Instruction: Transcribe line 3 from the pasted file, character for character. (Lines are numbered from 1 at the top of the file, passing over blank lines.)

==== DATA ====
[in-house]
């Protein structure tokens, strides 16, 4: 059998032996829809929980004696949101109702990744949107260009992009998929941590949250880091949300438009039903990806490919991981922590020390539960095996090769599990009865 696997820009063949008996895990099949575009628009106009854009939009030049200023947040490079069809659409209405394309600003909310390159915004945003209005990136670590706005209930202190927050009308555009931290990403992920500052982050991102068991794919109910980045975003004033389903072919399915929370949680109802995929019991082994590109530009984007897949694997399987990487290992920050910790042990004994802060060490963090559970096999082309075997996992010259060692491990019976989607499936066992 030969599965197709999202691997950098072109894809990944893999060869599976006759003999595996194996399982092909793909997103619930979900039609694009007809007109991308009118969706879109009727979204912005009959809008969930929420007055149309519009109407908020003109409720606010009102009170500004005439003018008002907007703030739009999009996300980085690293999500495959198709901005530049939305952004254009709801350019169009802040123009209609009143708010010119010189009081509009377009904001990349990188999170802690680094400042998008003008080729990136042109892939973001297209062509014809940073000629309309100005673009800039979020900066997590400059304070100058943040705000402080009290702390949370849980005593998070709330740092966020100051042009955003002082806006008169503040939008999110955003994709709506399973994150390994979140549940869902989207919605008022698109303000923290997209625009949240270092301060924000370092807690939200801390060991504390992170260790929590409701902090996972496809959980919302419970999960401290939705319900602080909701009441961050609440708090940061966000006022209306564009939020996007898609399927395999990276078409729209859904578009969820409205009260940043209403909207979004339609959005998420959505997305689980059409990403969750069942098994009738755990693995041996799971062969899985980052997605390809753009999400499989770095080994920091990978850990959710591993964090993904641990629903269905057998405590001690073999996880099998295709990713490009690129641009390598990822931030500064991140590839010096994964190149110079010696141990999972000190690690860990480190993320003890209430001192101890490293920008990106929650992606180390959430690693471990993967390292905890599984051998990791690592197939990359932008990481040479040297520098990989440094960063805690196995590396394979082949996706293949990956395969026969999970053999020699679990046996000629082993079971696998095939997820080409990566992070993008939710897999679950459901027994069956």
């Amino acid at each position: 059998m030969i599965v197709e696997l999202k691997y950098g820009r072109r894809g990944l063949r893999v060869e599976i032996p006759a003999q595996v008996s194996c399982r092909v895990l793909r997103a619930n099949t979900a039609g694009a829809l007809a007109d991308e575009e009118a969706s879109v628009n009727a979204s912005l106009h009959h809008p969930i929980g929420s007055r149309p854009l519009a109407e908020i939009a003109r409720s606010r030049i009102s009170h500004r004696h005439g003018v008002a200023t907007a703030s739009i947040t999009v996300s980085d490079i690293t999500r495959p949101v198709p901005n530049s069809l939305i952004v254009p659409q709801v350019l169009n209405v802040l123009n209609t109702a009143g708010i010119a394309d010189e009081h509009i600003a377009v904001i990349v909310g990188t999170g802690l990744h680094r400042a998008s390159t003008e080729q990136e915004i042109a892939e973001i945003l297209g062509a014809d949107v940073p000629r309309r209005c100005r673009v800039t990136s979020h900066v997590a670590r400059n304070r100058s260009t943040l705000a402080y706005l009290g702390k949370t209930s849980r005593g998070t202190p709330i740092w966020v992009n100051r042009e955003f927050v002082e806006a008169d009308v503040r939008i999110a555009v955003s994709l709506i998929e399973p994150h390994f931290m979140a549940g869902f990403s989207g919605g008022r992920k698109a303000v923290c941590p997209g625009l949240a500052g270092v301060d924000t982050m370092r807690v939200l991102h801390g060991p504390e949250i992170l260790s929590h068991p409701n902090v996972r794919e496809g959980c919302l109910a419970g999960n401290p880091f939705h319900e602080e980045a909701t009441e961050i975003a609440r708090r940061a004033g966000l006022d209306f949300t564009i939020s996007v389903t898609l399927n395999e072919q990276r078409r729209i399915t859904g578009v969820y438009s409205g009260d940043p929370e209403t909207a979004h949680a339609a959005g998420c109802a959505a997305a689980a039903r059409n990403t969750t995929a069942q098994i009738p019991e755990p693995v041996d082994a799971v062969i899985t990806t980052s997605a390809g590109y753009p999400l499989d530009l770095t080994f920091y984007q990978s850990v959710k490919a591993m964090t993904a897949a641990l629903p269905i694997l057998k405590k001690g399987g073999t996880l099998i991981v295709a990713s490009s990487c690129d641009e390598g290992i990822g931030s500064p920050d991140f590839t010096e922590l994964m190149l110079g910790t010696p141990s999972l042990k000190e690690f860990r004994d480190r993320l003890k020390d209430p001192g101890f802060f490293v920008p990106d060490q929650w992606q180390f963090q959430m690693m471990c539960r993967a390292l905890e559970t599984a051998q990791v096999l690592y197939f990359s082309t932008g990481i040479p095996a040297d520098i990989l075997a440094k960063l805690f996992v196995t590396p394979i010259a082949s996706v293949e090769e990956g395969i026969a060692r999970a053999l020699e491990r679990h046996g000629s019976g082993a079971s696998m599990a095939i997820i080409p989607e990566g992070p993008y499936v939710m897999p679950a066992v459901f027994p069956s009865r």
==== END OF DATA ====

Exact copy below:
């Amino acid at each position: 059998m030969i599965v197709e696997l999202k691997y950098g820009r072109r894809g990944l063949r893999v060869e599976i032996p006759a003999q595996v008996s194996c399982r092909v895990l793909r997103a619930n099949t979900a039609g694009a829809l007809a007109d991308e575009e009118a969706s879109v628009n009727a979204s912005l106009h009959h809008p969930i929980g929420s007055r149309p854009l519009a109407e908020i939009a003109r409720s606010r030049i009102s009170h500004r004696h005439g003018v008002a200023t907007a703030s739009i947040t999009v996300s980085d490079i690293t999500r495959p949101v198709p901005n530049s069809l939305i952004v254009p659409q709801v350019l169009n209405v802040l123009n209609t109702a009143g708010i010119a394309d010189e009081h509009i600003a377009v904001i990349v909310g990188t999170g802690l990744h680094r400042a998008s390159t003008e080729q990136e915004i042109a892939e973001i945003l297209g062509a014809d949107v940073p000629r309309r209005c100005r673009v800039t990136s979020h900066v997590a670590r400059n304070r100058s260009t943040l705000a402080y706005l009290g702390k949370t209930s849980r005593g998070t202190p709330i740092w966020v992009n100051r042009e955003f927050v002082e806006a008169d009308v503040r939008i999110a555009v955003s994709l709506i998929e399973p994150h390994f931290m979140a549940g869902f990403s989207g919605g008022r992920k698109a303000v923290c941590p997209g625009l949240a500052g270092v301060d924000t982050m370092r807690v939200l991102h801390g060991p504390e949250i992170l260790s929590h068991p409701n902090v996972r794919e496809g959980c919302l109910a419970g999960n401290p880091f939705h319900e602080e980045a909701t009441e961050i975003a609440r708090r940061a004033g966000l006022d209306f949300t564009i939020s996007v389903t898609l399927n395999e072919q990276r078409r729209i399915t859904g578009v969820y438009s409205g009260d940043p929370e209403t909207a979004h949680a339609a959005g998420c109802a959505a997305a689980a039903r059409n990403t969750t995929a069942q098994i009738p019991e755990p693995v041996d082994a799971v062969i899985t990806t980052s997605a390809g590109y753009p999400l499989d530009l770095t080994f920091y984007q990978s850990v959710k490919a591993m964090t993904a897949a641990l629903p269905i694997l057998k405590k001690g399987g073999t996880l099998i991981v295709a990713s490009s990487c690129d641009e390598g290992i990822g931030s500064p920050d991140f590839t010096e922590l994964m190149l110079g910790t010696p141990s999972l042990k000190e690690f860990r004994d480190r993320l003890k020390d209430p001192g101890f802060f490293v920008p990106d060490q929650w992606q180390f963090q959430m690693m471990c539960r993967a390292l905890e559970t599984a051998q990791v096999l690592y197939f990359s082309t932008g990481i040479p095996a040297d520098i990989l075997a440094k960063l805690f996992v196995t590396p394979i010259a082949s996706v293949e090769e990956g395969i026969a060692r999970a053999l020699e491990r679990h046996g000629s019976g082993a079971s696998m599990a095939i997820i080409p989607e990566g992070p993008y499936v939710m897999p679950a066992v459901f027994p069956s009865r």